Hurricane Ophelia Hits the British Isles


NASA/NOAA via Wikimedia Commons

An satellite image of Hurricane Ophelia.

Earlier last week, the remnants of Hurricane Ophelia, the easternmost major Atlantic Hurricane on record, collided with Ireland and Britain. Ireland bore the brunt of the storm and its coast was battered by strong winds and waves. By the end of the storm, over 360,000 Irish citizens lost power and the Irish central government declared a state of national emergency. Three people were killed in storm-related incidents.

The storm’s powerful winds caused railroad service delays throughout the country because downed trees made crucial railroad corridors impassable. Hundreds of inbound and outbound Irish flights were also cancelled due to hazardous weather conditions.

The storm pulled in dust from as far as the African Sahara Desert, as well as charred debris from wildfires in Portugal and Spain. In parts of the United Kingdom, the storm’s debris caused skies to appear orange and caused the Sun to appear red, leaving many United Kingdom citizens stunned.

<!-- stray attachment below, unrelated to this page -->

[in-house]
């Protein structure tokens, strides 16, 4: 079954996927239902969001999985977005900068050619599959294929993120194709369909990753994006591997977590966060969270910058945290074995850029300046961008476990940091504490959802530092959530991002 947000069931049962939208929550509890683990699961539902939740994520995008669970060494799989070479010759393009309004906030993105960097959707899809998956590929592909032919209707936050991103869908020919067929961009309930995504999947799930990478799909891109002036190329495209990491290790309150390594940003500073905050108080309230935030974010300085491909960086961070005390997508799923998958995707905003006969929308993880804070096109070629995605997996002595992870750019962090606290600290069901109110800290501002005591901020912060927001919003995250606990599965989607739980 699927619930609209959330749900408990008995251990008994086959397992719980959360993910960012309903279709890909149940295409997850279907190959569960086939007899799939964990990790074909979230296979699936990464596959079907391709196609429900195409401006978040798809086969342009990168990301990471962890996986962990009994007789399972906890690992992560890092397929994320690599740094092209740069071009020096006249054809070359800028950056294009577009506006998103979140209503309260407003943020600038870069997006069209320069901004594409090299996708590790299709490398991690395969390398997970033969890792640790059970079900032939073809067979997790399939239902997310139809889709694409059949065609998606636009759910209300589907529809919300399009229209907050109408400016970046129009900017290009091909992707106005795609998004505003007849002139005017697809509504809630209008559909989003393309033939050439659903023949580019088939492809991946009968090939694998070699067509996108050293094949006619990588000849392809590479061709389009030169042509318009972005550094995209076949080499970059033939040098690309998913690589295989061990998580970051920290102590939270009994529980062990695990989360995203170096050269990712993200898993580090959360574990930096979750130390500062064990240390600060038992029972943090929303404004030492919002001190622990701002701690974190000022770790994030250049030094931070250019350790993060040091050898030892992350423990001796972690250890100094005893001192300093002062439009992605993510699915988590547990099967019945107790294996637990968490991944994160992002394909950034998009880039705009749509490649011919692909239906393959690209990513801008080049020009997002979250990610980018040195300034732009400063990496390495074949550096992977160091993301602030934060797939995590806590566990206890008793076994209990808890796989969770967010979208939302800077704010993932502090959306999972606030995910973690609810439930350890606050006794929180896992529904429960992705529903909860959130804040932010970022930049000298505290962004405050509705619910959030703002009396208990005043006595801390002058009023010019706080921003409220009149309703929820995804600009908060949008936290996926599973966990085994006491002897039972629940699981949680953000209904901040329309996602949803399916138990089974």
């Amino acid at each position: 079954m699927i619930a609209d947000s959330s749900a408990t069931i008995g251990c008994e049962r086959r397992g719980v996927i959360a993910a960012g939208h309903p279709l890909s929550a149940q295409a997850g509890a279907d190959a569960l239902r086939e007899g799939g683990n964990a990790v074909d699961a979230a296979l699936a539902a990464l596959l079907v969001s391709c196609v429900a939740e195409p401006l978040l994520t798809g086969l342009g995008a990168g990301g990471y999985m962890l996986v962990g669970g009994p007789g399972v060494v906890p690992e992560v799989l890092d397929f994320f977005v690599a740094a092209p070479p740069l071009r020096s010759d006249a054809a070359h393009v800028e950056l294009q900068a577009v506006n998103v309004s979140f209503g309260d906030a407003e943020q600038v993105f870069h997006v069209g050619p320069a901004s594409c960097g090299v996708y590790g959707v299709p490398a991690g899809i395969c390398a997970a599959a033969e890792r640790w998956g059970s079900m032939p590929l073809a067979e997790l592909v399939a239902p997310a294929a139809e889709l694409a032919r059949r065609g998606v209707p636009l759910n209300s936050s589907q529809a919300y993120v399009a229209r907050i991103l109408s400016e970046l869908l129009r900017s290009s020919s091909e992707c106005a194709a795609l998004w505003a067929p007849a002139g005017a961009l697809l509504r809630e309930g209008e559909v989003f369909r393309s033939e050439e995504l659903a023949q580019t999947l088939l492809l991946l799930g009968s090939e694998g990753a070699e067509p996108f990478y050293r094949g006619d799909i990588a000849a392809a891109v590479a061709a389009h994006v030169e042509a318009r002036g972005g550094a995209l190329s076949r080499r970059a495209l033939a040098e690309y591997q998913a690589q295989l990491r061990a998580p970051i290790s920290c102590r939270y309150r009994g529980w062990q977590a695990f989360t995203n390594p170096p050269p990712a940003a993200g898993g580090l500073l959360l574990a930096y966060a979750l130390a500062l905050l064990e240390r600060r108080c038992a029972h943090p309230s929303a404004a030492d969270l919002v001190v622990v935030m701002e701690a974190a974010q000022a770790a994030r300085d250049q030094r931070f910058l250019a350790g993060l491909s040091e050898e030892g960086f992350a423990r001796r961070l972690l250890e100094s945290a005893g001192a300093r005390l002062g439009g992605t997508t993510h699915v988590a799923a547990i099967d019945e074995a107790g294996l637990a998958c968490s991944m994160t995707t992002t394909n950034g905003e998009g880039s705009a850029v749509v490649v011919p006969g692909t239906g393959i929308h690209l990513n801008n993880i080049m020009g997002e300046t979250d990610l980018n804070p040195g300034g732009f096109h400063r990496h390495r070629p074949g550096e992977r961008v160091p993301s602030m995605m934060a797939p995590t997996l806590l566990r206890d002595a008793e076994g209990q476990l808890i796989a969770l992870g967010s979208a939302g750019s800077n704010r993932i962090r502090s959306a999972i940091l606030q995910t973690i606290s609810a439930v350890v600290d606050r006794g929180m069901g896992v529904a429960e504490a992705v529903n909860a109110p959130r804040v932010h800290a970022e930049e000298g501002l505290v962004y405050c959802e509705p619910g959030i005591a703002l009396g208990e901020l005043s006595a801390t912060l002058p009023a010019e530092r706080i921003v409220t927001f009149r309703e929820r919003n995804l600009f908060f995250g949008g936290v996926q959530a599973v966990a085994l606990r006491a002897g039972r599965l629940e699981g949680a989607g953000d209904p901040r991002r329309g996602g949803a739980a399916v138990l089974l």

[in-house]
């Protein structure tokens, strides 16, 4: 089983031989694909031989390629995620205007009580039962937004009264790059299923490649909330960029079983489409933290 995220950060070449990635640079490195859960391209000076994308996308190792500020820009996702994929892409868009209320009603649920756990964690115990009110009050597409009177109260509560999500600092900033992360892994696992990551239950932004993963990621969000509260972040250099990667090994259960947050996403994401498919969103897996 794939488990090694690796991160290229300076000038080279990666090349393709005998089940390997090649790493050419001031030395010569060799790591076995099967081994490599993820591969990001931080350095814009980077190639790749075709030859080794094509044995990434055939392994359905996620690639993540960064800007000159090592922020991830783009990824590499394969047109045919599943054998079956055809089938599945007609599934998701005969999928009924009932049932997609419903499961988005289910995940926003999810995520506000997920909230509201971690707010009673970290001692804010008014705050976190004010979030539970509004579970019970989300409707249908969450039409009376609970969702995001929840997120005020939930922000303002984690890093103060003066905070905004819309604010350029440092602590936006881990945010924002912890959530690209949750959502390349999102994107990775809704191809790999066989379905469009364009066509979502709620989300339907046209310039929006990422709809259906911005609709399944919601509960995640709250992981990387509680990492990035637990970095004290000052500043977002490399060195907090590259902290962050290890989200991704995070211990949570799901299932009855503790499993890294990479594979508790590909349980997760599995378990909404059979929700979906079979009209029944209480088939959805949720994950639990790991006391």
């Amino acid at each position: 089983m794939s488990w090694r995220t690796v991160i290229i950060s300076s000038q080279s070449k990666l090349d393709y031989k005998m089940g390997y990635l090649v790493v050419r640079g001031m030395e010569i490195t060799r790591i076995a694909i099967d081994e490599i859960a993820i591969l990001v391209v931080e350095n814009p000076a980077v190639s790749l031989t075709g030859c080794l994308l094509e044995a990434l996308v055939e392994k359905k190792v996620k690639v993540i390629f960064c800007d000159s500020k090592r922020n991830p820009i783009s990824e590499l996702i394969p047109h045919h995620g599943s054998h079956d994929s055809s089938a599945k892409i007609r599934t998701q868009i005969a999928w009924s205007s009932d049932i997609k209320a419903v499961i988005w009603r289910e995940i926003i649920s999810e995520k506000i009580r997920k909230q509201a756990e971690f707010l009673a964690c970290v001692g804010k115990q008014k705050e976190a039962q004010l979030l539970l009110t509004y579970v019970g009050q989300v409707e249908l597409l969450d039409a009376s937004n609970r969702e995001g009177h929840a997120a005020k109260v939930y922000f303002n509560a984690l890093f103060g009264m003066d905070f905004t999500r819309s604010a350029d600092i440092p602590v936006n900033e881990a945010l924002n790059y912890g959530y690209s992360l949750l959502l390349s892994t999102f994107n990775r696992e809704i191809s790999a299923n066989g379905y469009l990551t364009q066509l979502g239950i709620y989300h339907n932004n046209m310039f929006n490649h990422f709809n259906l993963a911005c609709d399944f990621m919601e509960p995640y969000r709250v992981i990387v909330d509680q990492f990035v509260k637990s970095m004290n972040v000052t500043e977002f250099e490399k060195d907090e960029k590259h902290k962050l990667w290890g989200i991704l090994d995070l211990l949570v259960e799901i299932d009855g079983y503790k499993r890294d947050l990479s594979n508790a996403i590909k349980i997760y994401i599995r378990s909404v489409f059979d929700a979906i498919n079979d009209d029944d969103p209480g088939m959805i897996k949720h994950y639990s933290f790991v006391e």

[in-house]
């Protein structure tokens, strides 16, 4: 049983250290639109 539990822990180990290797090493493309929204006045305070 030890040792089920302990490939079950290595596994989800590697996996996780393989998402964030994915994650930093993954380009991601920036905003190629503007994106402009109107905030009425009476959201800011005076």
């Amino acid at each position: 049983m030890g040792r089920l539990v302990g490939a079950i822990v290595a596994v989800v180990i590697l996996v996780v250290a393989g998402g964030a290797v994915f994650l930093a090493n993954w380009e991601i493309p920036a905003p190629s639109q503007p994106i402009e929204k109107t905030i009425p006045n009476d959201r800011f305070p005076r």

Normally, the North Atlantic would not be an ideal area for a hurricane to form. Hurricanes require a surface water temperature of around 80 degrees Fahrenheit and, generally, the region’s water is much colder; however, strong southerly winds ahead of the storm brought temperatures up to 77 degrees Fahrenheit, allowing the hurricane to sustain itself. The storm’s record setting easterly location raised international concerns about climate change, since many scientists around the world were puzzled about the cause of such a storm in such a place. 

Sources: Smithsonian Magazine, The Sun, The Washington Post, Huffington Post

Photo Source: NASA/NOAA via Wikimedia Commons